15. 15. How to exploit MPEG-21 for XL optimizations?<br />Three-step approach<br />Cross-Layer Model (XLM): describing the relationship between QoS metrics at different levels <br />No specific notation (e.g., graphical)<br />For example: <br />Instantiation of the XLM by utilizing MPEG-21 metadata<br />AdaptationQoS (AQoS): describe the relationship between constraints, feasible adaptation operations satisfying these constraints, and associated utilities (qualities)<br />Usage Environment Description (UED): context information (network conditions, terminal capabilities, user preferences, etc.)<br />Universal Constraints Description (UCD): limitation and optimization constraints <br />Cross-Layer Adaptation Decision-Taking Engine (XL-ADTE)<br />Software module solving an optimization problem adopting any algorithm<br />2010/01/20<br />Christian Timmerer, Klagenfurt University, Austria<br />7<br />
  16. 16. Example: Adaptive XL-based Streaming<br />2010/01/20<br />Christian Timmerer, Klagenfurt University, Austria<br />8<br />supported display resolution, frame-rate<br />TID, DID, QID<br />packet loss, jitter<br />max. payload size, forward error correction<br />signal strength, physical rate<br />Basic Cross-Layer Model<br />temporal id (TID)<br />dependency id (DID)<br />quality id (QID)<br />packet size<br />vertical and horizontal resolution<br />bit rate<br />frame rate<br />
  17. 17. Advanced Cross-Layer Model<br />Desirable characteristics<br />TCP friendliness: long-term throughput similar to TCP<br />Responsiveness: time to act upon a certain event<br />Smoothness: variation experienced for a particular flow<br />TCP-friendly Rate Control Protocol (TFRC)<br />Throughput T in bytes/sec is modeled as a function of<br />Segment size sin bytes<br />RTT estimate r in seconds<br />Loss event rate pas a fraction between 0.0 and 1.0<br />TCP retransmission timeout value tRTOin seconds (simple tRTO= 4r)<br />Adapts sending rate accordingly<br />If Tcurr &gt; Tnewthen reduce rate else increase rate<br />2010/01/20<br />Christian Timmerer, Klagenfurt University, Austria<br />9<br />
  18. 18. Instantiation of XLM using MPEG-21<br />AdaptationQoS (AQoS)<br />Parameters (TID, …) as IOPins<br />Basic XL model as Look-Up Table (LUT)<br />Advanced XL model as Stack Function (SF)<br />Usage Environment Description (UED)<br />Display resolution as display capabilities<br />Max bit-rate of codec as codec capabilities<br />RTT as packetTwoWay<br />Loss event rate by using the packetLossRate<br />Universal Constraints Description (UCD)<br />Limit constraints<br />resulting bit-rate &lt; TFRC transmit rate<br />resulting bit-rate &lt; max bit-rate of codec<br />video resolution &lt; display size<br />Optimization constraint: max bit-rate<br />2010/01/20<br />Christian Timmerer, Klagenfurt University, Austria<br />10<br />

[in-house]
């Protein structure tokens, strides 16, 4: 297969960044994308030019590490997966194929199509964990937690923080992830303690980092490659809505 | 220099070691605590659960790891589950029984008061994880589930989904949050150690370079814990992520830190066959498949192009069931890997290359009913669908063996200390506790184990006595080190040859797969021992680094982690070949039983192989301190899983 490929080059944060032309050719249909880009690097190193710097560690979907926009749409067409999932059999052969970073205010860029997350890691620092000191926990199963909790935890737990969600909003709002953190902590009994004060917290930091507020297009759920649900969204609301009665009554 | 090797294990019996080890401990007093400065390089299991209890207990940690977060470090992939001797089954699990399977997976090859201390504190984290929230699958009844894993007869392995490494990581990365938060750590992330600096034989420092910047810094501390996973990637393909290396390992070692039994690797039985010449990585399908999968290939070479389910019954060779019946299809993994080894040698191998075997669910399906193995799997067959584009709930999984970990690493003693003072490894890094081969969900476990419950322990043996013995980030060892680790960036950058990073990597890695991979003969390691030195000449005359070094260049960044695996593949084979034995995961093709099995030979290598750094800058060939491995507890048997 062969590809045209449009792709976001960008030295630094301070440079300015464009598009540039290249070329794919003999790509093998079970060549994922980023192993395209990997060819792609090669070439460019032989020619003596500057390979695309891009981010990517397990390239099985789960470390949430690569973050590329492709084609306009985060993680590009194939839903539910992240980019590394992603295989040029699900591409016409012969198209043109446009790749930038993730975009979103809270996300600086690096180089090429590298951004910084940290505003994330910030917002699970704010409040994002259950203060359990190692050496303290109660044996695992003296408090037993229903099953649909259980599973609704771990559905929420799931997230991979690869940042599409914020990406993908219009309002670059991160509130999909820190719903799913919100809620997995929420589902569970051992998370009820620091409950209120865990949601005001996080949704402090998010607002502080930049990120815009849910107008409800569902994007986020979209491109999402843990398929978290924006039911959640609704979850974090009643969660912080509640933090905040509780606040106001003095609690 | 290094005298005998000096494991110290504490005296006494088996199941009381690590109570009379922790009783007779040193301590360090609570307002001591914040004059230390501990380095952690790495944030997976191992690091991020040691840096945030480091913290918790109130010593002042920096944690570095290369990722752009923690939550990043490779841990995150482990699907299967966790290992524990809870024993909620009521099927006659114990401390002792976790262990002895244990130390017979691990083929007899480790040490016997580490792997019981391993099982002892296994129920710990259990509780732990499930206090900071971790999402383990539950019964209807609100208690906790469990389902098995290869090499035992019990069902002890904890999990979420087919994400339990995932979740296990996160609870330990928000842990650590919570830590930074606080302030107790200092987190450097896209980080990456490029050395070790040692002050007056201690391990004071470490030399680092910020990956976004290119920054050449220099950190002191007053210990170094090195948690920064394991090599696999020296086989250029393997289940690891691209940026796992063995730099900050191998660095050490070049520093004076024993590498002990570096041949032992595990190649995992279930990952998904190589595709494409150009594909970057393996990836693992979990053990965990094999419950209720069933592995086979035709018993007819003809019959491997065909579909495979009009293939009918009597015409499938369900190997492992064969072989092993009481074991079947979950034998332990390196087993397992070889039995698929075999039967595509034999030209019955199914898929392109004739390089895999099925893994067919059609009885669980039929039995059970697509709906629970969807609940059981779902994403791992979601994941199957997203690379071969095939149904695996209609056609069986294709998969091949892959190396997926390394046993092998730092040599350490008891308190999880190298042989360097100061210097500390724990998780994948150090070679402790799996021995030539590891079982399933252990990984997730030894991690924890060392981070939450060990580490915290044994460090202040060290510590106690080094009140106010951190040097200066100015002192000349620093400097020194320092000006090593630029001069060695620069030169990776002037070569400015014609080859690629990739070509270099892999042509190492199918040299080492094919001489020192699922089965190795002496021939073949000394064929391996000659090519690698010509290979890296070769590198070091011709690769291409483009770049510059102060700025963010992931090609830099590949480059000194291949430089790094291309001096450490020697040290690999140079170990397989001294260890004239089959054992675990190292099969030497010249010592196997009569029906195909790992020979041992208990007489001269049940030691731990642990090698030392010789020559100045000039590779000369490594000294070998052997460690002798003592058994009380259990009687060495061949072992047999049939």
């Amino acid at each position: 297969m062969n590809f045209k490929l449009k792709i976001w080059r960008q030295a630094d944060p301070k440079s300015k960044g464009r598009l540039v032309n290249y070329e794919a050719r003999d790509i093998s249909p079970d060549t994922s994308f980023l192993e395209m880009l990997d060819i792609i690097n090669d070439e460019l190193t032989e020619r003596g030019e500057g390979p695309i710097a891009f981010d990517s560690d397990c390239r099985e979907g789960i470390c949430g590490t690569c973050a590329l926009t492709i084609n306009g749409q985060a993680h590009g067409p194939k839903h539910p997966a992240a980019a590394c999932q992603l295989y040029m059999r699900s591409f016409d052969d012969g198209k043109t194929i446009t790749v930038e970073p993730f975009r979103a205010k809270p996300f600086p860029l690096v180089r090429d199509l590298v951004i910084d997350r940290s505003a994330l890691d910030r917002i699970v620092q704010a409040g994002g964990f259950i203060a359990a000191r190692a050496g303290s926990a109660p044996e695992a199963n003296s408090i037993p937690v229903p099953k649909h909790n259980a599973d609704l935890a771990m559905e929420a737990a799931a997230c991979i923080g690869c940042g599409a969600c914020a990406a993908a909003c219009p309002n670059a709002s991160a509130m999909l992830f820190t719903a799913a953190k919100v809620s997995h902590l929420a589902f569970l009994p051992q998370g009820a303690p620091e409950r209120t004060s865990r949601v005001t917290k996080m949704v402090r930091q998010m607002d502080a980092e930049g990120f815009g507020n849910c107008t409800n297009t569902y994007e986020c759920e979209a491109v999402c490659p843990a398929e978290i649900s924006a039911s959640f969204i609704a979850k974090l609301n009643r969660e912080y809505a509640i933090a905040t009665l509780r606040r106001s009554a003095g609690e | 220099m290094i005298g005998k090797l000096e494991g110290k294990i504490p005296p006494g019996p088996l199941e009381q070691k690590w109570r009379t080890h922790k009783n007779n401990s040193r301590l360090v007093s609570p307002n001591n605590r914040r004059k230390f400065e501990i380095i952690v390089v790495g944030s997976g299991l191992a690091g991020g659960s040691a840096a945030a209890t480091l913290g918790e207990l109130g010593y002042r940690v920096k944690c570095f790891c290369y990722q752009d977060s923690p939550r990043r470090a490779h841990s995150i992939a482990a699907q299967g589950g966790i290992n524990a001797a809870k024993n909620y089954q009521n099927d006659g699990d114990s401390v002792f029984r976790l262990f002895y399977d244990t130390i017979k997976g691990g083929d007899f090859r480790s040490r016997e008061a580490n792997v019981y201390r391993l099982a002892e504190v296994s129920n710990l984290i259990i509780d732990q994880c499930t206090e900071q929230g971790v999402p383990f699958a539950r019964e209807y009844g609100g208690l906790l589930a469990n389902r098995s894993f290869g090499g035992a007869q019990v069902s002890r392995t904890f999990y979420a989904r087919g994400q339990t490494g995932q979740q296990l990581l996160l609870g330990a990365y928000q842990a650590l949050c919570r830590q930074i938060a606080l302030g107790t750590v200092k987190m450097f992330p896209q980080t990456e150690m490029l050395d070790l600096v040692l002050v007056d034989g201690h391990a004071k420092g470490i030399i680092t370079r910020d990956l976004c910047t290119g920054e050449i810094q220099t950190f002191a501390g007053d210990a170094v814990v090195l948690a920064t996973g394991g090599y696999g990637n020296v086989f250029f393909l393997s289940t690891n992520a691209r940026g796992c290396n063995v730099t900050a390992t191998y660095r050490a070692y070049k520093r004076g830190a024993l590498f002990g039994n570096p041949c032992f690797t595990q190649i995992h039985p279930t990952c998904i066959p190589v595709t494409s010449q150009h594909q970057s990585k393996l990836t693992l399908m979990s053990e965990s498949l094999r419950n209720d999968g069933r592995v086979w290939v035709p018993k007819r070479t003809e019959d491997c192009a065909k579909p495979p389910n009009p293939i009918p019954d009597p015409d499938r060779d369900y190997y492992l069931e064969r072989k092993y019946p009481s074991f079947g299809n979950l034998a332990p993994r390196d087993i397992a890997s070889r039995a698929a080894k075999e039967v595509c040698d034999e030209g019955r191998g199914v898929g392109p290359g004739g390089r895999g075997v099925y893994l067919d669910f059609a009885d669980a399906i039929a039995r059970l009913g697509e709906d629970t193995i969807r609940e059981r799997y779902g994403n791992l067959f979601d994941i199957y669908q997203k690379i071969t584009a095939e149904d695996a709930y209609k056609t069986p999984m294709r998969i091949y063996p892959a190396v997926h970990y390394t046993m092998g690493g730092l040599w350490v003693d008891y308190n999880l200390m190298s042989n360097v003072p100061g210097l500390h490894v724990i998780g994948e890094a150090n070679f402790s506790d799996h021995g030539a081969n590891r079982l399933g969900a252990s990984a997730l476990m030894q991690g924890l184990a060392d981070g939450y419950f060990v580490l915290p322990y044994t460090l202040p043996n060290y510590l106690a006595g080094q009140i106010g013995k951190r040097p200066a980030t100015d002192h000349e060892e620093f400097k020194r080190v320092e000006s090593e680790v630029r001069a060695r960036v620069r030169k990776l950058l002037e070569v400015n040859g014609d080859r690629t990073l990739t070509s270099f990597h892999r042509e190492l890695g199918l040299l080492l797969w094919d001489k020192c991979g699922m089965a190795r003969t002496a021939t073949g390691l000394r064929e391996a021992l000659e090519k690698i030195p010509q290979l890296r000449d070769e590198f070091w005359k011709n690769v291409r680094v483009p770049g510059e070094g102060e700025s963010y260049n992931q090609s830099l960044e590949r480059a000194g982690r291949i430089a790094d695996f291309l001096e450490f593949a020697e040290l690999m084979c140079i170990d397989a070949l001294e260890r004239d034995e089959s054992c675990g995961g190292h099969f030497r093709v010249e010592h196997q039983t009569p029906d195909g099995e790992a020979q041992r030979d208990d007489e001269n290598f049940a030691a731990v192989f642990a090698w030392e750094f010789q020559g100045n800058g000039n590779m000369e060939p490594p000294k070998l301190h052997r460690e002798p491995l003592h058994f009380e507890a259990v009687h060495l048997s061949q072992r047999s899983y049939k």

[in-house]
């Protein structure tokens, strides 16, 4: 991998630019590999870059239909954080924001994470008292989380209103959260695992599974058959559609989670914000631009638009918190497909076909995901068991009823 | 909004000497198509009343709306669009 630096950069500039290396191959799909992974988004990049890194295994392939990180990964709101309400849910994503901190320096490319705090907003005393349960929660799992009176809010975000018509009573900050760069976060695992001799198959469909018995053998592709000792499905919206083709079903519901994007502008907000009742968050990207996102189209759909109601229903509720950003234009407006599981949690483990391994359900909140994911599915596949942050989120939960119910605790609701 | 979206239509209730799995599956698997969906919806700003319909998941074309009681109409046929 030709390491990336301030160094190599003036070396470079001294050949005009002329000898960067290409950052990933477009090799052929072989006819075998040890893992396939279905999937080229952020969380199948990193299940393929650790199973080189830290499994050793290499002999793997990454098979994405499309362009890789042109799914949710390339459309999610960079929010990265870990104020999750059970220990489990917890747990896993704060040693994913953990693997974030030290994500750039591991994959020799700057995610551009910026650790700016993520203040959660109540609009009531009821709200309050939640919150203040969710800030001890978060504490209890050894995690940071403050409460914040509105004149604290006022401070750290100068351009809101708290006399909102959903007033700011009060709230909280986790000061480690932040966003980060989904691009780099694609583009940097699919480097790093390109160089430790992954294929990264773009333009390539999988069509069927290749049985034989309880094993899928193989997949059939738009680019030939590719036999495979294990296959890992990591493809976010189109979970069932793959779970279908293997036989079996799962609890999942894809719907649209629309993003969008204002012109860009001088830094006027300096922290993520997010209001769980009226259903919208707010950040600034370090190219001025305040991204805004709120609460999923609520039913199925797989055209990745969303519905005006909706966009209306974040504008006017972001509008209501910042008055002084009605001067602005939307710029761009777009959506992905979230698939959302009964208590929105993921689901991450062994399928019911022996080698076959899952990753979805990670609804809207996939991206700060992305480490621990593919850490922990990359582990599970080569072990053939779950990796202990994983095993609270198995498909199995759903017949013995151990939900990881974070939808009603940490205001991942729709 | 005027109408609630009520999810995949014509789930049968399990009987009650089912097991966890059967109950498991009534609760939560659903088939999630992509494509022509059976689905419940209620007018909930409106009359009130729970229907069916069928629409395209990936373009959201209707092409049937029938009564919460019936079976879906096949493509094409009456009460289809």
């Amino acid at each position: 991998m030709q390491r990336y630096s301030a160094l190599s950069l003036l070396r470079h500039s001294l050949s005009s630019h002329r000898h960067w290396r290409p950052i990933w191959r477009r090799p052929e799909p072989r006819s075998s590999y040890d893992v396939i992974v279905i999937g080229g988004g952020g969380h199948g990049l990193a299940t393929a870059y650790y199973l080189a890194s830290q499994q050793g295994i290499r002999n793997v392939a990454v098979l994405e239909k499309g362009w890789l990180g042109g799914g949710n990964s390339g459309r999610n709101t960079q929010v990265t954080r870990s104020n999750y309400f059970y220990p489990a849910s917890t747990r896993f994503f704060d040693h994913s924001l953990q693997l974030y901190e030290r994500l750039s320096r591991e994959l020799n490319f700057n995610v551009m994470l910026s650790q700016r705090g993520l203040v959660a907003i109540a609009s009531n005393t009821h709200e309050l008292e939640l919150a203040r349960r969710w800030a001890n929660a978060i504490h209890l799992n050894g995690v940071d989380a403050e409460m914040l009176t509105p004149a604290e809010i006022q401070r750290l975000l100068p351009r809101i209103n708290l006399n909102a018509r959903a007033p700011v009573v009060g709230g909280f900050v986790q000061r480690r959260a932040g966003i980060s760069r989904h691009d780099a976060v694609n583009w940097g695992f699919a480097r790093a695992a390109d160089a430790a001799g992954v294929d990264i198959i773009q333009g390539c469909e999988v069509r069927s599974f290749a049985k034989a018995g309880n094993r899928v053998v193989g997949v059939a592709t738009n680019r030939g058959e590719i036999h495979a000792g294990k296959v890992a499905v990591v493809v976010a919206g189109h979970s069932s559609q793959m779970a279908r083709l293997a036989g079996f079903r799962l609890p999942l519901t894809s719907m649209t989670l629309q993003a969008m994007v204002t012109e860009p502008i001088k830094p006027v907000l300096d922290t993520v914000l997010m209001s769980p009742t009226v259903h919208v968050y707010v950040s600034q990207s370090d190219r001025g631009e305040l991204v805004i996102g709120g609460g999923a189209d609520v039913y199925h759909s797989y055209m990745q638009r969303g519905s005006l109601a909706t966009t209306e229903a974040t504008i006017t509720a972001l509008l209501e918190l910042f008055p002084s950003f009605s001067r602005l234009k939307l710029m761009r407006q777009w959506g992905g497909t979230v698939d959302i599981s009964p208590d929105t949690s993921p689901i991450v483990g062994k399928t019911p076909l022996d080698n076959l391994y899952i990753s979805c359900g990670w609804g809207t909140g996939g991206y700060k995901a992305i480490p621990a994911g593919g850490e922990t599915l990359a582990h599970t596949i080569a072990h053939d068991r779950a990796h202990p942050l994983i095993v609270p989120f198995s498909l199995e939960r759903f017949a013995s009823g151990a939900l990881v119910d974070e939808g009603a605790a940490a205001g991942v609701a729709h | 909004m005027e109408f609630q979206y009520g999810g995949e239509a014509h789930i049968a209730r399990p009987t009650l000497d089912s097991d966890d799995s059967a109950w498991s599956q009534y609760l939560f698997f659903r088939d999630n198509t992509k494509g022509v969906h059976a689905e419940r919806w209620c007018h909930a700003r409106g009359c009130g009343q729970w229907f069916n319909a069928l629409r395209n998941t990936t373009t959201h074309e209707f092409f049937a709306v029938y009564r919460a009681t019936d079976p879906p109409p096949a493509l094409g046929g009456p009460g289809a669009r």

19. 19. Cross-Layer Adaptation Decision-Taking Engine (XL-ADTE)Example: Adaptation of Scalable Video<br />MPEG/ITU-T Scalable Video Coding (SVC)<br />3 dimensions of scalability: spatial, temporal, signal-to-noise ratio (SNR)<br />Spatial dimension [pixels]: 640x360, 1024x576, 1920x1080<br />Temporal dimension [fps]: 15, 30<br />Step 1: Determine Variables<br />2010/01/20<br />Christian Timmerer, Klagenfurt University, Austria<br />11<br />Table 1. (a) Adaptation Parameter Variables; (b) Content Property Variables.<br />
  20. 20. Example: Adaptation of Scalable Video (cont’d)<br />Step 2: Identify Functional Dependencies<br />Step 3: Restrict Solution Space (Limit Constraints)<br />Step 4: Define Objective Function<br />maximize FrameRate<br />2010/01/20<br />Christian Timmerer, Klagenfurt University, Austria<br />12<br />
  21. 21. Example: Adaptation of Scalable Video (cont’d)<br />Possible adaptation parameters<br />Feasible adaptation parameters<br />Optimal adaptation parameters<br />2010/01/20<br />Christian Timmerer, Klagenfurt University, Austria<br />13<br />
  22. 22. Conclusions<br />Three steps to cross-layer interoperability<br />Cross-Layer Model (XLM): describing the relationship between QoS metrics at different levels<br />Instantiation of the XLM by utilizing MPEG-21 metadata<br />Cross-Layer Adaptation Decision-Taking Engine (XL-ADTE)<br />2010/01/20<br />Christian Timmerer, Klagenfurt University, Austria<br />14<br />
  23. 23. Thank you for your attention<br />... questions, comments, etc. are welcome …<br />Ass.-Prof. Dipl.-Ing. Dr. Christian Timmerer<br />Klagenfurt University, Department of Information Technology (ITEC)<br />Universitätsstrasse 65-67, A-9020 Klagenfurt, AUSTRIA<br />christian.timmerer@itec.uni-klu.ac.at<br />http://research.timmerer.com/<br />Tel: +43/463/2700 3621 Fax: +43/463/2700 3699<br />© Copyright: Christian Timmerer<br />15<br />2010/01/20<br />Christian Timmerer, Klagenfurt University, Austria<br />